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  • Writer's pictureSuzanne Caruso

PACT ACT Falls Short on Presumptive Conditions

Updated: Feb 22

Endocrine Disrupting Chemicals (EDCs)



The PACT Act of 2022 expands benefits for Veterans exposed to Burn Pits, Agent Orange, and other toxic substances. However, the legislation falls short in its list of presumptive conditions because it only considers 4 core contaminants including TCE, PCE, Benzene and Vinyl Chloride. It does not address some lesser-known but highly toxic chemicals known as EDCs, Endocrine Disrupting Chemicals.

These lesser-known EDCs have a solid causal relationship with numerous cancers and other debilitating diseases suffered by Veterans. So, while the Pact Act offers relief to many Veterans for the well-known EDCs that it addresses, there are solid medical cases to be made that rightfully go farther than the Pact Act, and they apply to countless Veterans and countless bases including Camp Lejeune (see the list of conditions at the end of this article).


What is an Endocrine Disrupting Chemical (EDC)?

Endocrine-disrupting chemicals (EDCs) are substances in the environment (air, soil, or water supply), food sources, and in other manufactured products that interfere with the normal function of your body’s endocrine system. Humans are exposed to EDCs in multiple ways including through the air we breathe, the food we eat, and the water we drink. EDCs can also enter the body through the skin.

This large class of chemicals called EDCs includes some familiar names such as PCBs, Dioxins, Pesticides like DDT, Solvents such as TCE and Benzene, and it also includes the so-called 'Forever Chemicals', namely PFAS (Fire-Fighting Foam).

But there are lesser-known EDCs as well including insecticides such as Lindane, and Toluene. Heavy metals are also EDCs including Arsenic, Cadmium, Lead, and Mercury. Notably, nearly all of these lesser-known EDCs are classified as human carcinogens meaning they play a dual role in the process by which normal, healthy cells transform into cancer cells.


Lesser Known EDCs Present at Almost Every Superfund Site

Exposure to lesser-known EDCs is often overlooked, but they are present in almost every Superfund Site as demonstrated by the EPA’s list of groundwater contaminants posing unacceptable risks to human health. Notable examples of affected Military Bases include Camp Lejeune, Camp Pendleton, Chanute AFB, Fort McClellan, and countless other bases.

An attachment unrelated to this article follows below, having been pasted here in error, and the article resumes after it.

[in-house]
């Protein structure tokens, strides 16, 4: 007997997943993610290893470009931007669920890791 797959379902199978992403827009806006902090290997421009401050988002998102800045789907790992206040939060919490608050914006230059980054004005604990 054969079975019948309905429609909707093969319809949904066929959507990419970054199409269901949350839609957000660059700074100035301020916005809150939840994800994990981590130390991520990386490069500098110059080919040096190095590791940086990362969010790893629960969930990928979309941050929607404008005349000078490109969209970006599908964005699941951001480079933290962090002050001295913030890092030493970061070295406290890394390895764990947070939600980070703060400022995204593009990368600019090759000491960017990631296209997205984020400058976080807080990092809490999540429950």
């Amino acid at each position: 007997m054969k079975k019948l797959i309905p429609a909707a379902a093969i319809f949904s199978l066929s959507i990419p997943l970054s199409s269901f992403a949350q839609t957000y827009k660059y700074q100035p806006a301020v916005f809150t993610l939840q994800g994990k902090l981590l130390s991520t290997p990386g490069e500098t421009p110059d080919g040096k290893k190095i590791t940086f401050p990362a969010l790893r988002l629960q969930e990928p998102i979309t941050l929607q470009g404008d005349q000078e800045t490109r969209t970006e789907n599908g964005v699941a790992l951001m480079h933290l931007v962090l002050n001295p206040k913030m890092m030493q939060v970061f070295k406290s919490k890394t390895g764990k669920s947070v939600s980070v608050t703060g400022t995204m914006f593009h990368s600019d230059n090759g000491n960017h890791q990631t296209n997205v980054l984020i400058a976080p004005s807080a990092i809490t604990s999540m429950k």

Long Latencies


Some of the main Endocrine Disrupting Chemicals (EDCs) have a very long half-life in human tissues, for example 7 years for Dioxins, 3-5 years for PFAS, 1-3 years for PCBs, and 30 years for Cadmium. Such a long half-life in human tissues translates into long latencies for the diseases they may have caused – meaning Veteran’s who were exposed many years ago may still deserve Service Connection.


New Research Expands the List of Causal Connections


In the past couple of years, new epidemiological studies have been published causally linking EDCs with numerous cancers and diseases. For example, the studies are now clear with respect to EDCs and their causal relationship with Thyroid cancer. The specific EDCs causal to Thyroid cancer are: Toluene, Lindane, PCBs, Mercury, and DEHP. Each of these independently increase the risk of Thyroid cancer significantly. The simultaneous exposure to multiple EDCs amplifies the risk from each, making the link even stronger.


So, while the Pact Act offers relief to many Veterans for the well-known EDCs that it addresses, there are clear medical cases to be made that rightfully go further than the Pact Act, and they apply to countless Veterans and countless bases including Camp Lejeune.


Cancers Not on the Camp Lejeune Pact Act Presumptive List


Here are the non-presumptive cancers for which there is solid research in support of causal links:


Thyroid Cancer

Brain Cancer

Breast

Colorectal

Esophagus

Lung

Myelofibrosis

Pancreas

Polycythemia Vera

Prostate

Sarcoma


Non-Cancer Diseases caused by EDCs

Hypothyroidism, Pituitary and Adrenal dysfunction, Diabetes, Obesity, among many other disorders.


In conclusion, Veteran Advocates should understand that the Pact Act is not where the medical connections end. Indeed, countless military bases (as shown by Superfund), including Camp Lejeune, harbor lesser-known EDCs that cause numerous cancers and other debilitating Veteran diseases.


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